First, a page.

Aval (or endorsement), in Spain, is a joint commitment to payment of an obligation in favor of the creditor or beneficiary. It is granted by a third party, in case the principal debtor does not fulfil the obligation of payment of a credit title.
The practice of requesting an aval from a prospective borrower has become commonplace since the 2008 global financial crisis.
According to the Oxford English Dictionary, the word is derived from the French à val ("at the bottom"); according to the Trésor de la langue française, it is probably an abbreviation of the formula à valoir. However, it might also come from hawala, an informal value transfer system in the Muslim sharia law which influenced the development of aval in French law and the avallo in Italian law.
The endorsement implies that a third party, known as a surety or guarantor, is jointly liable for the full amount of the debt with the principal debtor. The third party (guarantor) commits himself to cover the payment of the amount of the credit title and its interest, in case the original debtor does not fulfil his or her obligation.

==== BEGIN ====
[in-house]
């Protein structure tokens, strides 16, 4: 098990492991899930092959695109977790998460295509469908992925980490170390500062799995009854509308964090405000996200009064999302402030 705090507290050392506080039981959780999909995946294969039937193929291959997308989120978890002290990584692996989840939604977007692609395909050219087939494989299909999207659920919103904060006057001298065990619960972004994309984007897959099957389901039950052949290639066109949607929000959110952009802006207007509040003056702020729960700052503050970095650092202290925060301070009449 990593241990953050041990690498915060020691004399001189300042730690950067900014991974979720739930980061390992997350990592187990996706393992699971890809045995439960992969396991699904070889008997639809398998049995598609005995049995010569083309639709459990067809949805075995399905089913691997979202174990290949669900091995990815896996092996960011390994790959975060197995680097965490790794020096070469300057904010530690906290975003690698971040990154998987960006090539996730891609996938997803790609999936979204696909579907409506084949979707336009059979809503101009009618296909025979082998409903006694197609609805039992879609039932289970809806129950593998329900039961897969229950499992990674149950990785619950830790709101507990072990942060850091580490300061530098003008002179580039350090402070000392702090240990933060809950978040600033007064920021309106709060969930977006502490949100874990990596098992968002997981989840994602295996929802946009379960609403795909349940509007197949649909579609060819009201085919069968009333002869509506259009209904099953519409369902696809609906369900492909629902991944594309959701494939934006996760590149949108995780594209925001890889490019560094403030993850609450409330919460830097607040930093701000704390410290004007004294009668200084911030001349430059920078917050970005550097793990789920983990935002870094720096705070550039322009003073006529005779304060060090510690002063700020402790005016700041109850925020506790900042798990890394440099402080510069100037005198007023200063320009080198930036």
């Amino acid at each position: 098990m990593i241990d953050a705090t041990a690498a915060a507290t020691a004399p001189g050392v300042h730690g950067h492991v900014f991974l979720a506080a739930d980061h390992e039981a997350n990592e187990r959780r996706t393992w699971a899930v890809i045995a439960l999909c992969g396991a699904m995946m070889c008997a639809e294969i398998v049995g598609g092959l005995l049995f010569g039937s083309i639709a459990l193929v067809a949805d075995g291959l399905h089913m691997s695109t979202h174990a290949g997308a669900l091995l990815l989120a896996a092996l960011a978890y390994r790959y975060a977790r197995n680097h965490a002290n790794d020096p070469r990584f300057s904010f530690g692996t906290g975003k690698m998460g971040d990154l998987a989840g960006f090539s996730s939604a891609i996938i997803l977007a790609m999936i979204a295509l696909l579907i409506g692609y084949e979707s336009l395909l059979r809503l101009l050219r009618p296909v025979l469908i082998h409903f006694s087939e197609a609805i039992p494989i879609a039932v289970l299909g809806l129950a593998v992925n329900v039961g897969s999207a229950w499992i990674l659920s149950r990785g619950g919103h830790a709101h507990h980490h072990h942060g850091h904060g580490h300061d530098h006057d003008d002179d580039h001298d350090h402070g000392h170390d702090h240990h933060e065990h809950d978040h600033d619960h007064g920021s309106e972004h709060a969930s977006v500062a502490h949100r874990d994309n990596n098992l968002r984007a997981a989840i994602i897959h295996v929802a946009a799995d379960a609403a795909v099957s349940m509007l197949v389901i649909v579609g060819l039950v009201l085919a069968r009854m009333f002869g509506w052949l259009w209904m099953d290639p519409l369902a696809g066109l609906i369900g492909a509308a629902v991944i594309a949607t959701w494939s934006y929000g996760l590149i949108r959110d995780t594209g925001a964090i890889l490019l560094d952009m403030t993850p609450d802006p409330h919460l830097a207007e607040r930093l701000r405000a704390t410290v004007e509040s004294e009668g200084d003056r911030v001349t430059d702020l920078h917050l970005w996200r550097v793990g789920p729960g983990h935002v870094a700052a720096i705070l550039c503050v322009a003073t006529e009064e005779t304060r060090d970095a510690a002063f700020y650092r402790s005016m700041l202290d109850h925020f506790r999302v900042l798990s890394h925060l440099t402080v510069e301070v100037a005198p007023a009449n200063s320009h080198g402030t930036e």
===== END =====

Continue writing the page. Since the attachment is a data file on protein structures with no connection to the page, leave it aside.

Normally the prospective lender may require a guarantor for the loan if the prospective borrower's credit is inadequate. This assures the bank or other lender that, if the borrower defaults, the guarantor can be held responsible for the remainder of the loan left unpaid.
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- Simpson, JA; Weiner, ESC, eds. (1989), "aval", The Oxford English Dictionary (entry) 1 (2nd ed.), p. 812, ISBN 0-19-861213-3.
- "aval2", Trésor de la langue française informatisé [Informatised treasure of the French language] (entry) (in French), retrieved June 6, 2011.
- Badr, Gamal Moursi (Spring 1978). "Proceedings of an International Conference on Comparative Law, Salt Lake City, UT, February 24–25, 1977]". American Journal of Comparative Law 26 (2): 187–98. doi:10.2307/839667. JSTOR 839667.
- "19", Bill of Exchange Law, CZ: Muni.
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